- Posted December 19, 2012 by
This iReport is part of an assignment:
The Benghazi Report
The State Department board set up to probe into what went wrong and led to the fatal attack on the US diplomatic mission in Benghazi, Libya on September 11, 2012, which resulted in the death of four Americans including the US Ambassador, has now reported its findings to Secretary of State Hillary Clinton and the Congress. From news reports about the unclassified information in the report, it does not look good for State or Clinton.
At the end of her tenure as SoS, the failures in security and intelligence that led to the murderous night may very well taint Clinton's legacy which has, with the exception of Benghazi, been very honorable and respectable. Whether Clinton will appear before Congress prior to her leaving State is still in question. But members of Congress are calling for her to appear and answer questions beyond just the findings of the iinvestigative commission.
What do we know now that we did not know?
From the news accounts very little has been learned that did not come out within hours of the attack. The report reveals there were serious breaks in both security and intelligence. This was evident.
At least three State officials have now resigned.
The requests for additional security were denied. This information has already been reported.
A CNN/ORC poll finds that while the majority of Americans are dissatisfied with the Administration of President Barack Obama over how it has handled the Benghazi affair, they do not believe the Administration tried to mislead the public. Still a full 40% of Americans do believe the Administration deliberately attempted to mislead the public.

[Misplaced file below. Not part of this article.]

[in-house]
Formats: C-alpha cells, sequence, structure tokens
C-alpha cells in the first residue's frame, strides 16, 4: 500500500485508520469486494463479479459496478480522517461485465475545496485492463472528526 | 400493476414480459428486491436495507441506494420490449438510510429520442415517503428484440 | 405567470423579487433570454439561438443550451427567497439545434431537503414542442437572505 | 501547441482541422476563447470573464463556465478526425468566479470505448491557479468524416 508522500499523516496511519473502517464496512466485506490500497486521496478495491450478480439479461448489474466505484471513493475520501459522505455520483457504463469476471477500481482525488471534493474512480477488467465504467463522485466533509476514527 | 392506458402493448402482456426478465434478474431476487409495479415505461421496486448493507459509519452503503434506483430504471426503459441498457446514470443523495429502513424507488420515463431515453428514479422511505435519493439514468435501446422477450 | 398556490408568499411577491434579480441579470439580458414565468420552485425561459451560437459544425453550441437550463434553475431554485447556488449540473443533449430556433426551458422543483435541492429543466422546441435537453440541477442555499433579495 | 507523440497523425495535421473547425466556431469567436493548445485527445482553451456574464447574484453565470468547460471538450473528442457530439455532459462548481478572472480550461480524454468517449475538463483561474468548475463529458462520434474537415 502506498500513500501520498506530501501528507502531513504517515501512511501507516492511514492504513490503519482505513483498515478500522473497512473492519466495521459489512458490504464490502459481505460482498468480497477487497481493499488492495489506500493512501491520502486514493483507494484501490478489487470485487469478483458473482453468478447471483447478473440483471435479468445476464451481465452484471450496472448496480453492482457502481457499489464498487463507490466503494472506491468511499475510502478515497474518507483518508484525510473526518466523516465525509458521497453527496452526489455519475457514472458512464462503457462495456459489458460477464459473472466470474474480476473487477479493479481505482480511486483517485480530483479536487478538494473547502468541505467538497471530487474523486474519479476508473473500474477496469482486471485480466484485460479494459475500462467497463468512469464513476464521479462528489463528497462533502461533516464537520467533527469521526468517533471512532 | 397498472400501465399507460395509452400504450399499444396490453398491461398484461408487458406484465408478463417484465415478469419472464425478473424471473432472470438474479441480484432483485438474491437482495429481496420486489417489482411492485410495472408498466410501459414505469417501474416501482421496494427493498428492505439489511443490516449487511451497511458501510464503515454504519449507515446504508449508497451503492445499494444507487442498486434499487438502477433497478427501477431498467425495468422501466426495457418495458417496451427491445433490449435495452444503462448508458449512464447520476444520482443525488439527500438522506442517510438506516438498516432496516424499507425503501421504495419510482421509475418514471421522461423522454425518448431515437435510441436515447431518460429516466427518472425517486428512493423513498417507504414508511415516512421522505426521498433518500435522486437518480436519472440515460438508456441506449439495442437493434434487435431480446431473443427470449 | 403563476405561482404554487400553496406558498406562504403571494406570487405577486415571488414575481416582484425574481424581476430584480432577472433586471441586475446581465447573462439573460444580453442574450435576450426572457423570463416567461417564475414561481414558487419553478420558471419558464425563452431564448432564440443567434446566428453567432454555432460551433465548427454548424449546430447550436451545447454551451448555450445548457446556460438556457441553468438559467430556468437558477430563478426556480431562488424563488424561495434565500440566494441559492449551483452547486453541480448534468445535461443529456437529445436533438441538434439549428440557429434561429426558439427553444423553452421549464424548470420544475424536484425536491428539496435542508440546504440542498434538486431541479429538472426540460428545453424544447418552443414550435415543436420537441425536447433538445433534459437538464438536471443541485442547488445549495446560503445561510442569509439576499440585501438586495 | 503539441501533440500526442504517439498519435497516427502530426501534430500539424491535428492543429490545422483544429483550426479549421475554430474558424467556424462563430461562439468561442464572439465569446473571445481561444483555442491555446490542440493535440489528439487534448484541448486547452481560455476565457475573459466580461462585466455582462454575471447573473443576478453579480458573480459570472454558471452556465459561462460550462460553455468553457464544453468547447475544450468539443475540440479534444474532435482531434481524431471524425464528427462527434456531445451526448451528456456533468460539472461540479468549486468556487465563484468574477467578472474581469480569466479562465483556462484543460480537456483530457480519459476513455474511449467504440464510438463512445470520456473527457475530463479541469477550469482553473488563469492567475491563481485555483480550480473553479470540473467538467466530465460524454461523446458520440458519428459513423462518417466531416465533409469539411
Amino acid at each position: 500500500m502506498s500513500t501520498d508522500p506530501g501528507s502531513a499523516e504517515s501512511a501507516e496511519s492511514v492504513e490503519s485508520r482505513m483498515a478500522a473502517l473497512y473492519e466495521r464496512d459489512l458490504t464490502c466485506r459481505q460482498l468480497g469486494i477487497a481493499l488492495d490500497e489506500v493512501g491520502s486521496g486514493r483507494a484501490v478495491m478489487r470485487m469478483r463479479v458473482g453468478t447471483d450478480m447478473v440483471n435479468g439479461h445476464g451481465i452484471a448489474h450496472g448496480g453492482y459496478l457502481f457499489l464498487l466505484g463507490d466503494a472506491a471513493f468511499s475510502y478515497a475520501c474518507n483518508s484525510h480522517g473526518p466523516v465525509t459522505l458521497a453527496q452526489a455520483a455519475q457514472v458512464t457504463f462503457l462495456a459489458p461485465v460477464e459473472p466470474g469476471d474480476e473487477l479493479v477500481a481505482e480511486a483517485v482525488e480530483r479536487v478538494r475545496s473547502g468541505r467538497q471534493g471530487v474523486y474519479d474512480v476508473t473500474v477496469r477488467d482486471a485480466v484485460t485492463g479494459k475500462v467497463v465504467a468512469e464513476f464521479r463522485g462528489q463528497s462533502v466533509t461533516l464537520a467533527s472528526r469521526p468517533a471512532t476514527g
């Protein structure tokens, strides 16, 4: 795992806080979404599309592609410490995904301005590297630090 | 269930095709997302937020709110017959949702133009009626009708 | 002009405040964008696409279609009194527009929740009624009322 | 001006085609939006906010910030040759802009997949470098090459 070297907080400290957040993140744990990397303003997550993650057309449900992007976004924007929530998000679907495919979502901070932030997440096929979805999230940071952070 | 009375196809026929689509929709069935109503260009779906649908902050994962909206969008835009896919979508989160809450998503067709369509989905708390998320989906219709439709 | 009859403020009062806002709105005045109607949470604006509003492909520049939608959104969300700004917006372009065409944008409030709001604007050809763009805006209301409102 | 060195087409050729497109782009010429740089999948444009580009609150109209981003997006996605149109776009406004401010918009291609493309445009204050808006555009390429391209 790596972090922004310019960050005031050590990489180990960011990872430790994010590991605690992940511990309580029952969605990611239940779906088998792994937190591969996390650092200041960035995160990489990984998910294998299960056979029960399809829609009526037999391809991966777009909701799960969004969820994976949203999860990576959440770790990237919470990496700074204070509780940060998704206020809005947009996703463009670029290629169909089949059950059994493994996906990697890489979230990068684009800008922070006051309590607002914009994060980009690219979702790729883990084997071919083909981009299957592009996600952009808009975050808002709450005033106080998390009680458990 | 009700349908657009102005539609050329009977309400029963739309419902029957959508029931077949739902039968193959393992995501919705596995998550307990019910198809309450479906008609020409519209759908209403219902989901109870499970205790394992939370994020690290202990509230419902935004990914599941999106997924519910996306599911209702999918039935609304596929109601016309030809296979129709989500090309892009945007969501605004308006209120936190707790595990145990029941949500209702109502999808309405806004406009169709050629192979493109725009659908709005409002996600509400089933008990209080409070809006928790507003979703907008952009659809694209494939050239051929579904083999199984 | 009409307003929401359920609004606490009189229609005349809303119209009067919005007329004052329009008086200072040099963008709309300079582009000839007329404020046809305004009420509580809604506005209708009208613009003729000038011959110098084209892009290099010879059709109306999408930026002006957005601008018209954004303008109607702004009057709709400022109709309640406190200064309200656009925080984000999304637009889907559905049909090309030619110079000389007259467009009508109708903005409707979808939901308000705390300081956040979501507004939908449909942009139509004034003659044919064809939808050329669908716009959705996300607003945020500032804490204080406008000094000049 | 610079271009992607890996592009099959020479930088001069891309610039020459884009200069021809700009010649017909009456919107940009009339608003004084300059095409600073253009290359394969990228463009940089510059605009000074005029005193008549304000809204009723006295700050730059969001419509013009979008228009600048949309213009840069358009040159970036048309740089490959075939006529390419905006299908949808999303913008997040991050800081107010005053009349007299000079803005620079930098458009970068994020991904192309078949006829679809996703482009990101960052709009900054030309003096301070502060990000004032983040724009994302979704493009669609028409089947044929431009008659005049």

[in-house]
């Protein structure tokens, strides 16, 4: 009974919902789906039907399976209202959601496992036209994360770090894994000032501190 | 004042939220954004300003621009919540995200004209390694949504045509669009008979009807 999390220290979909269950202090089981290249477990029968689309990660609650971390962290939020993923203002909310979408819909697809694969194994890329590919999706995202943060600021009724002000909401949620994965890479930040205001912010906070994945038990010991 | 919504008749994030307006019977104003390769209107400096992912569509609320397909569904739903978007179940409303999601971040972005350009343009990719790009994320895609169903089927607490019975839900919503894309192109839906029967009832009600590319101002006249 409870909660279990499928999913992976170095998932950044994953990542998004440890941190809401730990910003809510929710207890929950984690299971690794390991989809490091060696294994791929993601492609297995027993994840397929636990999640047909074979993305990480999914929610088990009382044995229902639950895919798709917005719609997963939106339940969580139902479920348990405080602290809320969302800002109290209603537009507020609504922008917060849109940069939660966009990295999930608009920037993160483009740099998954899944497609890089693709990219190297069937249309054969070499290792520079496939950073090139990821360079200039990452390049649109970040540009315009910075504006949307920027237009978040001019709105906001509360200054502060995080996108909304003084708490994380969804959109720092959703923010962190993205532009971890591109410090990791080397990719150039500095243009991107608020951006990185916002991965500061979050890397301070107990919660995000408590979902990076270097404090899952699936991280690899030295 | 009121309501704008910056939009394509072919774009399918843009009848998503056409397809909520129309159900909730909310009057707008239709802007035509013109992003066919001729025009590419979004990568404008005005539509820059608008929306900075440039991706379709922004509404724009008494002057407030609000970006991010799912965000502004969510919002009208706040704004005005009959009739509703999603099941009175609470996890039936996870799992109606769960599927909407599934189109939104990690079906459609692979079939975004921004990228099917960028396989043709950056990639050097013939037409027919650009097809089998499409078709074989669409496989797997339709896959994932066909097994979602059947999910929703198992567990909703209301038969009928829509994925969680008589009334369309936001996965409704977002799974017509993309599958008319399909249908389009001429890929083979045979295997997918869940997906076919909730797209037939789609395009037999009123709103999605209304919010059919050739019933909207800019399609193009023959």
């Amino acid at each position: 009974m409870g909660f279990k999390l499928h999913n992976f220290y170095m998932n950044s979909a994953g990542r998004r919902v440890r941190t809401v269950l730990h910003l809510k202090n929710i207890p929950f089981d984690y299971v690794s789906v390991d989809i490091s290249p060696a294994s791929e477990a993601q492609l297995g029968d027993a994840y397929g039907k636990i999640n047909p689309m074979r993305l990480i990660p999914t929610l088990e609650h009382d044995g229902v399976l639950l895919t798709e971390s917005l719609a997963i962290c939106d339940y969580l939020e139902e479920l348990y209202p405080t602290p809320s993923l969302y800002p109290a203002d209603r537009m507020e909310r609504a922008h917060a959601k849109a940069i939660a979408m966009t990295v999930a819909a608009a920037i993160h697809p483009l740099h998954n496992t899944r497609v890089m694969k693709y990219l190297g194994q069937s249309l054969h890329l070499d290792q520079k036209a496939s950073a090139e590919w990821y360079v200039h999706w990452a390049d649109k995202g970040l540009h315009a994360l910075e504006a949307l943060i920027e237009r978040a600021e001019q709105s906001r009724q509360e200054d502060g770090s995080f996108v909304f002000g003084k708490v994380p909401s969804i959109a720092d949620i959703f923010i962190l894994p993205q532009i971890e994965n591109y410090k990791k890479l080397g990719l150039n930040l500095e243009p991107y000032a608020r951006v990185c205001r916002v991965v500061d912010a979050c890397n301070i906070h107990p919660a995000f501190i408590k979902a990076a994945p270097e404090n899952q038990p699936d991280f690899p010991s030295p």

The full results of that poll can be read here:
CNN is also reporting on "the ambassador's last minutes."
The Associated Press has this on the three resignations from State:
Three State Department officials resigned under pressure Wednesday, less than a day after a damning report blamed management failures for a lack of security at the U.S. diplomatic mission in Benghazi, Libya, where militants killed the U.S. ambassador and three other Americans on Sept. 11.
An administration official said Eric Boswell, the assistant secretary of state for diplomatic security, Charlene Lamb, the deputy assistant secretary responsible for embassy security, and an unnamed official with the Bureau of Near East Affairs, had stepped down. The official spoke on condition of anonymity because he wasn't authorized to discuss personnel matters publicly.
The report said poor leadership in both bureaus left the post underprotected.
"Systemic failures and leadership and management deficiencies at senior levels within two bureaus" resulted in a security level that was "inadequate for Benghazi and grossly inadequate to deal with the attack that took place," according to the report released late Tuesday by the independent Accountability Review Board.
Reuters talks about the report this way:
Security at the U.S. mission in Benghazi, Libya was grossly inadequate to deal with a September 11 attack that killed a U.S. ambassador and three others because of failures within the State Department, an official inquiry found on Tuesday.
In a scathing assessment, the review cited "leadership and management" deficiencies at two department offices, poor coordination among officials and "real confusion" in Washington and in the field over who had the responsibility, and the power, to make decisions that involved policy and security concerns.
The report's harsh assessment seemed likely to tarnish the four-year tenure of Secretary of State Hillary Clinton, who said in a letter accompanying the review that she would adopt all of its recommendations.
The board specifically faulted the department's Bureau of Near Eastern Affairs, the regional office which is responsible for the Middle East and North Africa, and the Bureau of Diplomatic Security, its law enforcement and security arm.
The five-member board said U.S. intelligence provided no "specific tactical warning" of the attack and that there was "little understanding of militias in Benghazi and the threat they posed to U.S. interests" in the eastern Libyan city, where the central government has little influence.
The full article can be read here: http://reuters.com/article/2012/12/19/us-usa-benghazi-report-idUSBRE8BI04P20121219
From the Cornfield, there are still too many unanswered questions. Hopefully more will be coming out in the next few weeks.